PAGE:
Two informal surveys of ours indicate that those who dabble even a little bit in planned giving do significantly better in their careers than those who do not. Actually, forget about our surveys and think about this logically. Planned giving is a proactive field. It involves foresight and thoughtful long-term planning for the future. This is different from annual giving which is more about addressing urgency. And, as we know, in almost any field, those in charge of long-term planning are compensated better than those serving immediate needs.
Here are some tips on getting your career energized. Read over them, then put them into action straight away.
- Set daily goals. I prefer to write them down by hand. I’ve heard that while writing, the nerve endings in your fingers light up your brain.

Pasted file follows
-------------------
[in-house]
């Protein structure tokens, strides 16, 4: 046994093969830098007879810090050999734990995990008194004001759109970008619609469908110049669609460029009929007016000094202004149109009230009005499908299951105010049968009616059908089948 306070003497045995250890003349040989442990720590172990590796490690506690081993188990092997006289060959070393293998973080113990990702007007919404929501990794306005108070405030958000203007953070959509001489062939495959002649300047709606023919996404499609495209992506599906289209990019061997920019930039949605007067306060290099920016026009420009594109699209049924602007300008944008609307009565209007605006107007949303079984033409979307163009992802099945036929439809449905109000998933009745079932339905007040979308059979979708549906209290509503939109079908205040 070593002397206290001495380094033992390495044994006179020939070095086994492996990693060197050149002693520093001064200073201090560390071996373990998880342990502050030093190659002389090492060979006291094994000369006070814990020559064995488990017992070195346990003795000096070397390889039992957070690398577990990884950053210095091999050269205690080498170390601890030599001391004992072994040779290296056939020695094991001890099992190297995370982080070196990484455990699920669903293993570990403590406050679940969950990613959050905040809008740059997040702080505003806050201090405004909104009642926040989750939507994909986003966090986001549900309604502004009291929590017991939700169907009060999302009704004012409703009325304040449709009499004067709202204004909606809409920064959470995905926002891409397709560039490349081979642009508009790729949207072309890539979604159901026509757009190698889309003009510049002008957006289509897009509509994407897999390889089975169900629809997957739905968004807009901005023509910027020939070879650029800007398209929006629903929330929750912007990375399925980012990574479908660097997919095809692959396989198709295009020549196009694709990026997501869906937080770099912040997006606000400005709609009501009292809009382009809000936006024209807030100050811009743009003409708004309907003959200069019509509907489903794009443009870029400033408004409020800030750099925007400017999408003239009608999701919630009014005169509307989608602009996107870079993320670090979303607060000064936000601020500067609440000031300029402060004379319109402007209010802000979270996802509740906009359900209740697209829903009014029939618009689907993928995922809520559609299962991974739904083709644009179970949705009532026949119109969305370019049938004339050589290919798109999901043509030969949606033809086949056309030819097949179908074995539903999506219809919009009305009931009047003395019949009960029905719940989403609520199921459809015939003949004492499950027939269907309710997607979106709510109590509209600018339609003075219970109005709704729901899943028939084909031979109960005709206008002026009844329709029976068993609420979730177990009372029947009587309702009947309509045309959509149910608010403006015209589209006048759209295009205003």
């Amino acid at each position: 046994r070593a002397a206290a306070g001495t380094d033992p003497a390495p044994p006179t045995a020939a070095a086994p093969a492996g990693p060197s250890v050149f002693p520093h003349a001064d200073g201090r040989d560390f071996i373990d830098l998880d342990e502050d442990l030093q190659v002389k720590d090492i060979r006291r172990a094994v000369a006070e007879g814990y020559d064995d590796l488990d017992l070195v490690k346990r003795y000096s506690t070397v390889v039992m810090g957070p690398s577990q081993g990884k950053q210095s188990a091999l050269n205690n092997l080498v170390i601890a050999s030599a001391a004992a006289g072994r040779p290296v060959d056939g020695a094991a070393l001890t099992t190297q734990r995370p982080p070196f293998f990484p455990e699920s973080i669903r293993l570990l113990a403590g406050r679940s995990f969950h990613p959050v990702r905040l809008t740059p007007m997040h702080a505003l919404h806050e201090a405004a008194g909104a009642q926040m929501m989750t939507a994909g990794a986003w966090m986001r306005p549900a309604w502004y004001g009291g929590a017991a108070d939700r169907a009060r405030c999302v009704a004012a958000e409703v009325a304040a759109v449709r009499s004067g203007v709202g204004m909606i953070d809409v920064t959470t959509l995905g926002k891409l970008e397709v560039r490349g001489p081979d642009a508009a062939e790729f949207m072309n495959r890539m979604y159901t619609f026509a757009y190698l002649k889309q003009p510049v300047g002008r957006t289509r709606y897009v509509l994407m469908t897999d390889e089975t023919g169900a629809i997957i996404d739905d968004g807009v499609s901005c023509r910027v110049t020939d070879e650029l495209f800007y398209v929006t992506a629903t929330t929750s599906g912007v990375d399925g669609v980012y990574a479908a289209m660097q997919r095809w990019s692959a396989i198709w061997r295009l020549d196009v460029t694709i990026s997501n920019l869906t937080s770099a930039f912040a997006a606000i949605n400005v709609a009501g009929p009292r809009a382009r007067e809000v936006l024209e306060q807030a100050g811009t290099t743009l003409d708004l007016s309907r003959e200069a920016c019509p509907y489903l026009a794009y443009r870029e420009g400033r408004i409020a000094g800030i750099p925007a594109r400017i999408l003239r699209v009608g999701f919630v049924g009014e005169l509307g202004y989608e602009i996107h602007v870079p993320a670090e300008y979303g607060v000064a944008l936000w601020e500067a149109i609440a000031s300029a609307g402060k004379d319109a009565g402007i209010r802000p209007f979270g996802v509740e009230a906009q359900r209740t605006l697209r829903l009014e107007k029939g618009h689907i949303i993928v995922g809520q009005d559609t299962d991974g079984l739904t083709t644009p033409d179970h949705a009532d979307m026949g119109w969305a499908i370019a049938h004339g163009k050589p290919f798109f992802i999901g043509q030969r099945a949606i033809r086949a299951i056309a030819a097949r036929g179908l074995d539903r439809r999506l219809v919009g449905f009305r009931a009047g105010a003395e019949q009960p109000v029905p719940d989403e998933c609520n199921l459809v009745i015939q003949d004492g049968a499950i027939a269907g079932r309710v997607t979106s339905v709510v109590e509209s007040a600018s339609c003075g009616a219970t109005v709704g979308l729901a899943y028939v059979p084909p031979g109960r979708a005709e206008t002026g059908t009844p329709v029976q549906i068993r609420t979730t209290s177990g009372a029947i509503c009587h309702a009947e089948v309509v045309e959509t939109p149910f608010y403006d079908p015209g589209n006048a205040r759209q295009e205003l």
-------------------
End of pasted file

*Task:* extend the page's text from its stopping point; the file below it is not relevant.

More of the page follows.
- Recognize the difference between motion and action. Between being busy and being productive. Personal stuff, like picking up your dry cleaning, should be done after work.
- Call and thank a donor every day. At least send a thank-you card. Five a day would be ideal.
- Remember that your career is not about attending planned giving calculator courses or how the generation skipping tax works. You are better off learning about how to improve your interaction with people. We do not need geniuses who lack people skills.
- Relieve yourself from back-office work. I.E., farm out the busy work! If your boss objects by telling you it’s not in the budget, explain how much more expensive opportunity costs are.
- Do not multitask unless one project is on hold. It adds to inefficiency. Do not fight me on this one.
- Link everything you do back to your goals. Read this twice.
- For premium work, turn off text, email and phones. Technology is a blessing as well as a curse. One distraction can set you back 15 minutes.
In some environments, the average employee productivity is as low as 80%. Do not be part of that group!
I’d love to hear from you with more recommendations. Drop me a line at firstname.lastname@example.org.